A prominent Cuban artist said he has been removed from his legislative post and forced to close his studio over his contacts with dissidents and a commentary that was posted on an anti-government blog.
Pedro Pablo Oliva said in a message on his own website Monday that he was summoned by officials and told of a complaint filed by one of his colleagues in the Pinar del Rio provincial legislature. He said he was expelled and that members of the legislature called him a counterrevolutionary, traitor and "annexationist" _ someone who wants Cuba to be taken over by the United States.
He accepted that his behavior violated a code of ethics he accepted when he assumed the legislative post. but denied being disloyal, saying he was just expressing his opinions.
"We made the difficult decision to close Casa Taller (his workshop) because the leadership of the assembly felt the project had strayed from the cultural objectives for which it was founded," Oliva wrote on his website. "As if culture were not thought, struggle and contradictions."
Telephone calls to Oliva's workshop in western Pinar del Rio rang unanswered Tuesday, and authorities had no comment.
Oliva is a painter and sculptor whose work has been auctioned by Sotheby's and exhibited in solo shows in Havana, Miami and New York, according to his website.
His work includes a 2003 series of portraits of Fidel Castro that were exhibited in Havana's National Museum of Fine Arts. In 2006 the Culture Ministry awarded him its National Painting Prize, one of many Cuban awards he has won over his career.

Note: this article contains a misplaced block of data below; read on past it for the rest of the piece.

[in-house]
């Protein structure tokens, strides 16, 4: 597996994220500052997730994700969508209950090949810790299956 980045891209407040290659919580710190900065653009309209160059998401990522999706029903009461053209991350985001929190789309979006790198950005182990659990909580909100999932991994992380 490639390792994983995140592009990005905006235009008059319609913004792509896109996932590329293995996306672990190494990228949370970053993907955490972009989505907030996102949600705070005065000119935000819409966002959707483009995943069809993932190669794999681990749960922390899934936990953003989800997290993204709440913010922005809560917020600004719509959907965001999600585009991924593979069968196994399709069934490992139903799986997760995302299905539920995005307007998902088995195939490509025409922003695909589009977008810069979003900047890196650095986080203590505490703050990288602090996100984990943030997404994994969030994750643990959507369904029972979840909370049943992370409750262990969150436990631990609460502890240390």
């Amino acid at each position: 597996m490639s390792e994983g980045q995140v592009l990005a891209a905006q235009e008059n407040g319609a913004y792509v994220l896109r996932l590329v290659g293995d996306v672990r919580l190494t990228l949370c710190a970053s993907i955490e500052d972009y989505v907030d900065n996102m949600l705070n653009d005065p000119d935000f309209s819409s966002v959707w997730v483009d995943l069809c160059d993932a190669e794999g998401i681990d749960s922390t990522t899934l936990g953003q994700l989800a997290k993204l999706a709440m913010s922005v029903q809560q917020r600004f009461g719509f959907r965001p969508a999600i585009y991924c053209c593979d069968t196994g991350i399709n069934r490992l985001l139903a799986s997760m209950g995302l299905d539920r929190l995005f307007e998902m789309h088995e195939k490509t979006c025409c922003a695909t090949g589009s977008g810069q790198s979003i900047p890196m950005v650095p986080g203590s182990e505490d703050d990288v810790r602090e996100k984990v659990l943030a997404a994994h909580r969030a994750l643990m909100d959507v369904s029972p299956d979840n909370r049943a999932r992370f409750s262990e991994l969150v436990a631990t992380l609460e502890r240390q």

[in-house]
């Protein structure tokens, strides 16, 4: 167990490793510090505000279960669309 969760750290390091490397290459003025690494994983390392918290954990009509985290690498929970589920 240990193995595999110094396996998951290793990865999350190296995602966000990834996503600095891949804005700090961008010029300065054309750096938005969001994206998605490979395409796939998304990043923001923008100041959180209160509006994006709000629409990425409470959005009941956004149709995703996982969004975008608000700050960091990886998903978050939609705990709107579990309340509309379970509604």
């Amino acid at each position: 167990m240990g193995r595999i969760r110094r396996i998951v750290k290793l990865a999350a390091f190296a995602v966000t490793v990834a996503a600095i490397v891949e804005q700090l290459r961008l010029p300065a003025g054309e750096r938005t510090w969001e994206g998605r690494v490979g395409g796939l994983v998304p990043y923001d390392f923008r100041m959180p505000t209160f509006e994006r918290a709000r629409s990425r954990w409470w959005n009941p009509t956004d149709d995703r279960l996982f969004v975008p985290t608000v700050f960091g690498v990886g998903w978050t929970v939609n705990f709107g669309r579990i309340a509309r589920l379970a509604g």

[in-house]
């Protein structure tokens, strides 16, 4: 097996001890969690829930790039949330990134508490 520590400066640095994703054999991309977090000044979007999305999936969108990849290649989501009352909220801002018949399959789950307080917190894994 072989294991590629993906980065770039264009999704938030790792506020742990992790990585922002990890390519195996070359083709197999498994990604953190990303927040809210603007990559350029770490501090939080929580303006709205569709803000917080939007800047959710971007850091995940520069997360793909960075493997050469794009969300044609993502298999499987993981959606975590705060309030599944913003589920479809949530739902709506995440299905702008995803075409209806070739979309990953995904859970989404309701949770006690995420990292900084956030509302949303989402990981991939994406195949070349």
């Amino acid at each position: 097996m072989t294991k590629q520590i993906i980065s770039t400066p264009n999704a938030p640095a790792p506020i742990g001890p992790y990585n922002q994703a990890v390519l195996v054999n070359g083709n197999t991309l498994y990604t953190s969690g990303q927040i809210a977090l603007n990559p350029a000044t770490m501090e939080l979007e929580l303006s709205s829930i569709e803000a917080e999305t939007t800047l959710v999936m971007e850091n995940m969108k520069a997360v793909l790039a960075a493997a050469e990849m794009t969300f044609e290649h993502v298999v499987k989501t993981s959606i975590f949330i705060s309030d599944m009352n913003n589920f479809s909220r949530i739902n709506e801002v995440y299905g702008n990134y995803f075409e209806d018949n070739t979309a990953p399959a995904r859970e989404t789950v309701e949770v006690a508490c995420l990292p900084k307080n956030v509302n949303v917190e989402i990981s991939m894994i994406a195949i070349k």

Oliva's troubles with authorities have been increasing in recent months due to artistic activities at his workshop that attracted accusations of dissident themes.
In January he wrote a letter published on Generacion Y, the blog of government opponent Yoani Sanchez, that criticized the use of harassment to silence unpopular opinions. He also said he believes in the need for a multiparty political system.
On Monday, Oliva said he was not a dissident and credited the Cuban revolution with giving him the opportunity to become an artist. But he said he does not intend to keep his opinions to himself.
"Societies where everyone thinks alike, especially in such controversial terrain as politics or ideology, do not exist _ and what a good thing," Oliva wrote. "Immobility of thought is the cancer of social processes."
The artist said the workshop was not closed by any official order but essentially blacklisted, making it impossible to continue. He did not say when he was removed from the regional assembly.
Oliva acknowledged that his words in the letter and in an interview with a Miami radio program went against a governmental code of conduct that frowns upon such open criticism, saying, "I agreed with the delegate who made the complaint."
He rejected allegations of associating with "counterrevolutionary elements," saying he alone will decide what friends he keeps.